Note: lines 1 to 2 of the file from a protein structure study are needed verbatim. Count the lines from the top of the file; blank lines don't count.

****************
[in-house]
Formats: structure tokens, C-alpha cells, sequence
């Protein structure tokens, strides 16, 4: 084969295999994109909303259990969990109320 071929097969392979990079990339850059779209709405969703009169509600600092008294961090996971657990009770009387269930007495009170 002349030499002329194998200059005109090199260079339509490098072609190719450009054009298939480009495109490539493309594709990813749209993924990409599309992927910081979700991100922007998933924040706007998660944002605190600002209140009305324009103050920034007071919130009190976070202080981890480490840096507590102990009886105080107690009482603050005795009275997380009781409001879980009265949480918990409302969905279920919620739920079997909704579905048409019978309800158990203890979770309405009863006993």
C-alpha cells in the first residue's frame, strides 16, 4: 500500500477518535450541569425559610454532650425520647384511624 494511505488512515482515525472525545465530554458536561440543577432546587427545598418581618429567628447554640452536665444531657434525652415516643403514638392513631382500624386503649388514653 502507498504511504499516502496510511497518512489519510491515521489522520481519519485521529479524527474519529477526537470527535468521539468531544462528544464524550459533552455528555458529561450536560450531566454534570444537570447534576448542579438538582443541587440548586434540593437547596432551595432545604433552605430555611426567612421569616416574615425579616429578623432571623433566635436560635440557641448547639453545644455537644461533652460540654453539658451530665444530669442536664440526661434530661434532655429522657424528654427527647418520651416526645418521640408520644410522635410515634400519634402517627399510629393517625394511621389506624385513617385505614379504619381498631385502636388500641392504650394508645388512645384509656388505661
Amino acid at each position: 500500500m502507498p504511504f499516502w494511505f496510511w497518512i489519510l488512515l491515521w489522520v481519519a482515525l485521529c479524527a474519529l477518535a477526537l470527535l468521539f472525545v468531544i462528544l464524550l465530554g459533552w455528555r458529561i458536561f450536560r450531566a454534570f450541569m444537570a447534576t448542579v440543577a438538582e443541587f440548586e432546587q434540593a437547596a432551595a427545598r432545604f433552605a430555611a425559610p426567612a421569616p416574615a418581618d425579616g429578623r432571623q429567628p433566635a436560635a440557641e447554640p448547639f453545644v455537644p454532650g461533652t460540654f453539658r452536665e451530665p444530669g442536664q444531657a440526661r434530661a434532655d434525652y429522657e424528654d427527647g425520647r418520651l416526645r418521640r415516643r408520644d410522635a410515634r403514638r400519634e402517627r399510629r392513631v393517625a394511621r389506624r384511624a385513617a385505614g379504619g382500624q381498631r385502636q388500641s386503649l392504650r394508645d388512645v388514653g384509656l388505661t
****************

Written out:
[in-house]
Formats: structure tokens, C-alpha cells, sequence